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Greenies dangerous and fatal? - Page 2

post #31 of 56
Jcat and Pat thank you... I didnt think about digestability... I do give compressed rawhide but I closely supervise and beef hide I imagine is reasonably digestable..

I wouldnt use the feline greenies either as they have an ingrediant my vet said dont give... the dog ones have it to and I wonder if it is the root of the digestablity issue
post #32 of 56
Quote:
Originally Posted by ckblv
Coaster, just wondering, are you a Greenies distributor?
Ha ha....no. And I don't think I would have made the comment about them being too expensive if I was.
post #33 of 56
I'm definitely not going to try them.
post #34 of 56
Well, there's a part package on my kitchen counter and another unopened. After reading that article and this thread, they are both going in the garbage.
post #35 of 56
Quote:
Originally Posted by ckblv
I don't know about the cat ones but the dog ones are more than a bite sized treat. The are in the shape of a dog bone.

Please people for the sake of you pet, do not give them Greenies.

the same could be said for lots of other treats as well. I do not think there is anything out there there that is 100%

Big huge problem on a basset board i was on which lead me to do more research, was about sams yams,a supposedly 100% safe and digestable treat...

case from the person on the board,and i have found several others of it becomeing lodged, and not digesting.

i wouldnt call sticks digestable either (seeing as when i have seen stool from dogs that have eaten sticks you guessed it. Wood chips)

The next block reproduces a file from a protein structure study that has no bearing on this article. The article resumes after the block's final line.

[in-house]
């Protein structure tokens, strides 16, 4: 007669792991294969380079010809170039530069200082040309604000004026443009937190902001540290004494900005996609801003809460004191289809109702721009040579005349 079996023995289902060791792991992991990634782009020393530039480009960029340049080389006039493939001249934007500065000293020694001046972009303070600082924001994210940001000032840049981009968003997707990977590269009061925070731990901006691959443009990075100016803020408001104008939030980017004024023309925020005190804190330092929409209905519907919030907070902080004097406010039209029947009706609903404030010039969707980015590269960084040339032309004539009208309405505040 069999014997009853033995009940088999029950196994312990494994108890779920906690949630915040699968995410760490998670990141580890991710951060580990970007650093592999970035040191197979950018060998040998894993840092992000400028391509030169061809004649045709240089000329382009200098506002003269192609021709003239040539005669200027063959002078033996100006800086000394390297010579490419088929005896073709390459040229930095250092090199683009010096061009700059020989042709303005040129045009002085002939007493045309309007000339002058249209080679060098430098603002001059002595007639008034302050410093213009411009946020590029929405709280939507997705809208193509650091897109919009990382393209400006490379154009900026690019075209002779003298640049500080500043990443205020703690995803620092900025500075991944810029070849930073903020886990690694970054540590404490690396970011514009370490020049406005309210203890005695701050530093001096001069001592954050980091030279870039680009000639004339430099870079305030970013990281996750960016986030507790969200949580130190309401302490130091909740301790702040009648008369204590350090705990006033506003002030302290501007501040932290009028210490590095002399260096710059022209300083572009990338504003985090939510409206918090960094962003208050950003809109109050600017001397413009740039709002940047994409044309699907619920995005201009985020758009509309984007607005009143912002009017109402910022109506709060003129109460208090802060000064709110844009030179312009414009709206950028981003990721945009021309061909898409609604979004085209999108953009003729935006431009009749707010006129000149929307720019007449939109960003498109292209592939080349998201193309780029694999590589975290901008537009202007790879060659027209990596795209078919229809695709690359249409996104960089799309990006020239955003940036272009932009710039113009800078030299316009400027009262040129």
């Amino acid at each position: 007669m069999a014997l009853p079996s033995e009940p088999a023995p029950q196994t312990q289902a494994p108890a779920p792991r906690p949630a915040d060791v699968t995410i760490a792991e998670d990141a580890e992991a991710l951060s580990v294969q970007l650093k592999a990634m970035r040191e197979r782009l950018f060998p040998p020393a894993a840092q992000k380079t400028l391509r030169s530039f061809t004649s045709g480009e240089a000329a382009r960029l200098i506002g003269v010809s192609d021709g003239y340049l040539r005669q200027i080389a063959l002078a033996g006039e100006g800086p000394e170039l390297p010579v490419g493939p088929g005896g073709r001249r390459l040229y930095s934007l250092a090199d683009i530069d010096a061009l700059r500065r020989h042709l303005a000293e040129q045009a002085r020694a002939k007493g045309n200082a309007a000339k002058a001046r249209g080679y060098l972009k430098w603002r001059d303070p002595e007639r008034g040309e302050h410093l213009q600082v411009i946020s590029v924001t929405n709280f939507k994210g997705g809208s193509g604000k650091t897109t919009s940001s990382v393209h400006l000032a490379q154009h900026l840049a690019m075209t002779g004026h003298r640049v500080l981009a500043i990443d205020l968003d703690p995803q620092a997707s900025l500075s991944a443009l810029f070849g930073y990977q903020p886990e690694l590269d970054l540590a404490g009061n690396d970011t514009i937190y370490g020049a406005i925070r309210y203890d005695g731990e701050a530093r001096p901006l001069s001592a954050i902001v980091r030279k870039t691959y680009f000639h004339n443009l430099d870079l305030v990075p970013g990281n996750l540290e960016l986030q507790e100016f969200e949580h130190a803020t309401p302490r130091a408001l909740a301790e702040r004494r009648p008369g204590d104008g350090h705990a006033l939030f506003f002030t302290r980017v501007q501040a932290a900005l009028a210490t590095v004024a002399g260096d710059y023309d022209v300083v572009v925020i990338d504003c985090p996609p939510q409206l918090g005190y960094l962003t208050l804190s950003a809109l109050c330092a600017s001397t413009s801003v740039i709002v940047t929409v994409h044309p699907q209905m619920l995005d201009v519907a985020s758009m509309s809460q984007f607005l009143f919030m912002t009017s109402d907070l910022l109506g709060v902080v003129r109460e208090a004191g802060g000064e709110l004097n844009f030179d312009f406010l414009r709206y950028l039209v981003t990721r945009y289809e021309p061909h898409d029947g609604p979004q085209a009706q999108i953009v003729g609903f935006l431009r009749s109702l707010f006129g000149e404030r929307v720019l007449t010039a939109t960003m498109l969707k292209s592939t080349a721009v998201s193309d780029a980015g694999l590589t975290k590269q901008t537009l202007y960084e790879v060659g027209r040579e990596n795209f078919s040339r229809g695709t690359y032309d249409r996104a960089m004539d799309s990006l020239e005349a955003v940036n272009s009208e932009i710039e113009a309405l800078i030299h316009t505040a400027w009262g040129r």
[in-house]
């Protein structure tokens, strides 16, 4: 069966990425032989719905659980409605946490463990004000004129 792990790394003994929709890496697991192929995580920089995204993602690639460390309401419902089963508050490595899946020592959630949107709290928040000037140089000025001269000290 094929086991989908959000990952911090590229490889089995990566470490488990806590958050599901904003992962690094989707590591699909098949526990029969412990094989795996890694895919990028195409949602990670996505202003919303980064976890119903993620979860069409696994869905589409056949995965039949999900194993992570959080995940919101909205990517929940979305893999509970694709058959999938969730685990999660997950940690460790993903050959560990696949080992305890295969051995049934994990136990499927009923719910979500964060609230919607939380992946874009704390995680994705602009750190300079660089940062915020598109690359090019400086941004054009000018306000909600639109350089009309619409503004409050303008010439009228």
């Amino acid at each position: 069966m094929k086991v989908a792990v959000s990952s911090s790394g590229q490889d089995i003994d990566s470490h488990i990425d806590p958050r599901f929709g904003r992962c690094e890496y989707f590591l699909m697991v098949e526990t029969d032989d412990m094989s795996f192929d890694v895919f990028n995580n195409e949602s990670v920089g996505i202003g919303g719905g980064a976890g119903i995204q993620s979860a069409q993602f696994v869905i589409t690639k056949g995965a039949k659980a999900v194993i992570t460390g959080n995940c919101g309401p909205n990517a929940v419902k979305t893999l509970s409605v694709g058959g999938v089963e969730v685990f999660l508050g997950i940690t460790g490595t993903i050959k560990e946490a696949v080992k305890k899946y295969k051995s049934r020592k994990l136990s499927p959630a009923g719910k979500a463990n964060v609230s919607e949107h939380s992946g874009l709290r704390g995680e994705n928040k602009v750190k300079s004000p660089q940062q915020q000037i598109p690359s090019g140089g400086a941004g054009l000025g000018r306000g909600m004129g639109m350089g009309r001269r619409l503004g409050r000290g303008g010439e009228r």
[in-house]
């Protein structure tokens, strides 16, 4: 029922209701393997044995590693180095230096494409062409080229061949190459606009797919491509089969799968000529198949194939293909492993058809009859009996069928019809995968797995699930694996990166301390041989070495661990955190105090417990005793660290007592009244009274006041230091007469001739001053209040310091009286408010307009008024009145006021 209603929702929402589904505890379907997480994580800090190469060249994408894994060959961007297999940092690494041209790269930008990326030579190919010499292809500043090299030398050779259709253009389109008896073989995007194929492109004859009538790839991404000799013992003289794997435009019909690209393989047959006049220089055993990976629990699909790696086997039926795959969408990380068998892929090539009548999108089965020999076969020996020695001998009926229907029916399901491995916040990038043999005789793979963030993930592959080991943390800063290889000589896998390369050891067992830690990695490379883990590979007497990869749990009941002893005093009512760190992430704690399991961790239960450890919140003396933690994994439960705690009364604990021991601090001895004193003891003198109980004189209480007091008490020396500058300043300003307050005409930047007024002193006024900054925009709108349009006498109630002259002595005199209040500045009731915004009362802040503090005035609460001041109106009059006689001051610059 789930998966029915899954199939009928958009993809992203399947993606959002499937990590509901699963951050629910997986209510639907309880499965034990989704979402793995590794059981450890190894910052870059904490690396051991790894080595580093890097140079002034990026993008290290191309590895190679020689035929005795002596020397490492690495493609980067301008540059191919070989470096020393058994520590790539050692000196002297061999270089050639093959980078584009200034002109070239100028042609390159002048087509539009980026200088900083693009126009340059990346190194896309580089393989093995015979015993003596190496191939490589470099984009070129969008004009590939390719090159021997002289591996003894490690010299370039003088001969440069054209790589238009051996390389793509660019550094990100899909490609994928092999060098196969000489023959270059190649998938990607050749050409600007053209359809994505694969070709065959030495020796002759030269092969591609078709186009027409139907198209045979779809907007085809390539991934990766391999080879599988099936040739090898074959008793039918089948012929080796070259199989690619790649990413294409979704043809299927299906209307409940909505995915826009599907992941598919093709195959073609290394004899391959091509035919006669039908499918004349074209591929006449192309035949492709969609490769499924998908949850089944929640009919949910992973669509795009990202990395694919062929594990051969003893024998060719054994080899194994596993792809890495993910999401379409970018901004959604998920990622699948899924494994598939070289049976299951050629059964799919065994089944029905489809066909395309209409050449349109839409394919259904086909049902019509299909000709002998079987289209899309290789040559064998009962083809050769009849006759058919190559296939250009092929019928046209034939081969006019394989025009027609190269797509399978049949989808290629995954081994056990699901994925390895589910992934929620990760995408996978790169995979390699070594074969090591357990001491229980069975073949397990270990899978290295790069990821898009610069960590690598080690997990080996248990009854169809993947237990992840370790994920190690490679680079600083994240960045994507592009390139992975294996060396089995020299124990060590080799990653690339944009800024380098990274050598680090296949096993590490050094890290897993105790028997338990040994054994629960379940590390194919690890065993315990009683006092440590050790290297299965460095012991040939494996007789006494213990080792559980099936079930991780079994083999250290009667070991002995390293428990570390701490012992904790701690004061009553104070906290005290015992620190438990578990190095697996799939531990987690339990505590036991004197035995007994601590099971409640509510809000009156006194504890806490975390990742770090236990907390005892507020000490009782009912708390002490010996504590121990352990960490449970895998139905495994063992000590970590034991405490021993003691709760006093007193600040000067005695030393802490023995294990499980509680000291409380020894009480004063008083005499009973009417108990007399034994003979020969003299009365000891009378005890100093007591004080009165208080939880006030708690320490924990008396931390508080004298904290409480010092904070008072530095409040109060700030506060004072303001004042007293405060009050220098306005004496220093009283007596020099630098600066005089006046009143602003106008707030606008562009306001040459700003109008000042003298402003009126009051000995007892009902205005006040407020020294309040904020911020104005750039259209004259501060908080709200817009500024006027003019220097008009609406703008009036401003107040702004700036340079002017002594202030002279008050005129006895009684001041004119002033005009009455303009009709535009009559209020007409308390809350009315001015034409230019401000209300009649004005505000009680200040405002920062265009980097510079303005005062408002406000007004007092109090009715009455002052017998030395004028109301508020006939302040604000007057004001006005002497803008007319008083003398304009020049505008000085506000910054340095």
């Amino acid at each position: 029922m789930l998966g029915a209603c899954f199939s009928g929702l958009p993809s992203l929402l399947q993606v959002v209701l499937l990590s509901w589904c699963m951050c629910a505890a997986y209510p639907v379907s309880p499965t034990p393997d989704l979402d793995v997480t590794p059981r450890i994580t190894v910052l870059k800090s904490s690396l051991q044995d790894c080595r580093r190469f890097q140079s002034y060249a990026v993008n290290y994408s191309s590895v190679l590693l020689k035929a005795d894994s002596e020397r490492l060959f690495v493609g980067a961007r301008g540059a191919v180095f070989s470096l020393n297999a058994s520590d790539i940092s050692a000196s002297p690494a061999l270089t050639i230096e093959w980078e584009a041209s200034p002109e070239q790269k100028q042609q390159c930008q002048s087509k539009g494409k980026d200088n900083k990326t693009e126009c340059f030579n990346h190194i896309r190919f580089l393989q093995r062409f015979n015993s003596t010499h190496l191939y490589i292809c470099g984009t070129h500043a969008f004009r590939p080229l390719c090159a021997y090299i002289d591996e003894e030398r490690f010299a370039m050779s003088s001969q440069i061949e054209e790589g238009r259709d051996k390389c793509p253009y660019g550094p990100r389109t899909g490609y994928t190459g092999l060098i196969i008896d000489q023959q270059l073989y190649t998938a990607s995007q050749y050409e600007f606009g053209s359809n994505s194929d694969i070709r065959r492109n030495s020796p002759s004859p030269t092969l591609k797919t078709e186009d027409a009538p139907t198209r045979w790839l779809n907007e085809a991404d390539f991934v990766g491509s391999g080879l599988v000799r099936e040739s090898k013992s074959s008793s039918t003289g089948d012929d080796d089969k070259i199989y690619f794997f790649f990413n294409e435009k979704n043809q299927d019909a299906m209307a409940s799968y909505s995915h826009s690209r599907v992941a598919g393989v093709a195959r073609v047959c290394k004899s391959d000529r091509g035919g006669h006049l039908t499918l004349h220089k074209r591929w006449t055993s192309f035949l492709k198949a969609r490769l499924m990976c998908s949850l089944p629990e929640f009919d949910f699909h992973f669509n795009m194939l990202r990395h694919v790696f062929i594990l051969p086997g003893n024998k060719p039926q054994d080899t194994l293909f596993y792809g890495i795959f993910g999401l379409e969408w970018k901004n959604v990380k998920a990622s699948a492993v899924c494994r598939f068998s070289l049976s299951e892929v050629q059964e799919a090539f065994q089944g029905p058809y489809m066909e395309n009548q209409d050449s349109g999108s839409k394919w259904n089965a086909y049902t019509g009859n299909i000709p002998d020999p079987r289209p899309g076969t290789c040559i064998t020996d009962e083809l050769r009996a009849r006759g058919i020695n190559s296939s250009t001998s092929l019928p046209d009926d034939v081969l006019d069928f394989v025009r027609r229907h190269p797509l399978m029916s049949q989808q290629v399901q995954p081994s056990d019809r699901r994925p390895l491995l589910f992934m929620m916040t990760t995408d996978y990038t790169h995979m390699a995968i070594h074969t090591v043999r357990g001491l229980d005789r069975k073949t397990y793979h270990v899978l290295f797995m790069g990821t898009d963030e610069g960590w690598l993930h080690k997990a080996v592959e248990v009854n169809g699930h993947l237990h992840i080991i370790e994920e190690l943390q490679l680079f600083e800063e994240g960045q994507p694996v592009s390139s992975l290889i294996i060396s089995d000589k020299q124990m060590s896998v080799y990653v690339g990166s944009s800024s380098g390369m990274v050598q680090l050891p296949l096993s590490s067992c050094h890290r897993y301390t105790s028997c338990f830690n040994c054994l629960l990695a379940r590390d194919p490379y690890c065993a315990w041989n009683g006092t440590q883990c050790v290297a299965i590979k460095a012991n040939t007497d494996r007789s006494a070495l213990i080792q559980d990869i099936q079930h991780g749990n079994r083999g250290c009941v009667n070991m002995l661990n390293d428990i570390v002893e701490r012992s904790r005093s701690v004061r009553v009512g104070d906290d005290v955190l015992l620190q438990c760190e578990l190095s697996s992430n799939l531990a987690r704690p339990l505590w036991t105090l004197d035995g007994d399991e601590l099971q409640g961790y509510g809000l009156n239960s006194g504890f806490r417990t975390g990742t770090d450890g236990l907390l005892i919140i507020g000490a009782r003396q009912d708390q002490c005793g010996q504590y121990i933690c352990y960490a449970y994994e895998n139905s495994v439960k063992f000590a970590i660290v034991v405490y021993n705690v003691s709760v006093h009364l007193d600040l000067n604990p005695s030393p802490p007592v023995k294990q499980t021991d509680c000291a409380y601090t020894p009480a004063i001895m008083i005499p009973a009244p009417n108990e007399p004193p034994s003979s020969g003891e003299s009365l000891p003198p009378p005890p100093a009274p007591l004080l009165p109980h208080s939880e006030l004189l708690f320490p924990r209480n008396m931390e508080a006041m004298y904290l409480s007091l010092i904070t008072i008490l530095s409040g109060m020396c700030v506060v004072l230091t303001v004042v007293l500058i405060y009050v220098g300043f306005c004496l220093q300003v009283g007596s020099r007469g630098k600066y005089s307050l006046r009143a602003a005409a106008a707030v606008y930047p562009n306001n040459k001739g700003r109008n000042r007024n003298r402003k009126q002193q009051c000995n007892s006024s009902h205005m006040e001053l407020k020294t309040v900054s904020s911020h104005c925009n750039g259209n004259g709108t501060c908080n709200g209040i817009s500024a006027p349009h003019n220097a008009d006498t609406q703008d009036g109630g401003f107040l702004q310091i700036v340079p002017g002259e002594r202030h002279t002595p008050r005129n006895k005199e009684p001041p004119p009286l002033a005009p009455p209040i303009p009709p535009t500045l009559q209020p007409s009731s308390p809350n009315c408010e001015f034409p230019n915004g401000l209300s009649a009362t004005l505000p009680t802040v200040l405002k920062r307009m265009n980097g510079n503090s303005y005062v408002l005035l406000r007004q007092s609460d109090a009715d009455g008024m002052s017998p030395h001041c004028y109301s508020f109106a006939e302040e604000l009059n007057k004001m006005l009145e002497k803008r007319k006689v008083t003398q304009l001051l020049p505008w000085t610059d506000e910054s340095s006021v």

IMO there is no 100% safe treat for dogs, so i guess feed at your own risk.

I feed greenies, I have no problem with them other than the high fat content.and they are spendy.i have never seen a greenie part in any of my dogs stool..ect (and yes i look at stools everytime they make one)

and i feed feline greenies too. They are no diffrent than any other tartar treat offered at Petco, and Petsmart IMO
post #36 of 56
Quote:
Originally Posted by coaster
The article cited above is by a competitor. I don't put much weight on that. Can you cite any objective and unbiased sources specifically regarding the same concerns about the Feline Greenies? The CNN article in the OP is about dogs.
If you mean the link I gave? It is not by a competitor - it is by a retailer who has a rather detailed newsletter they put out and who did their little tests on the canine greenies re digestibility. A concerned and caring retailer who takes seriously, the issue of what they offer to their customers.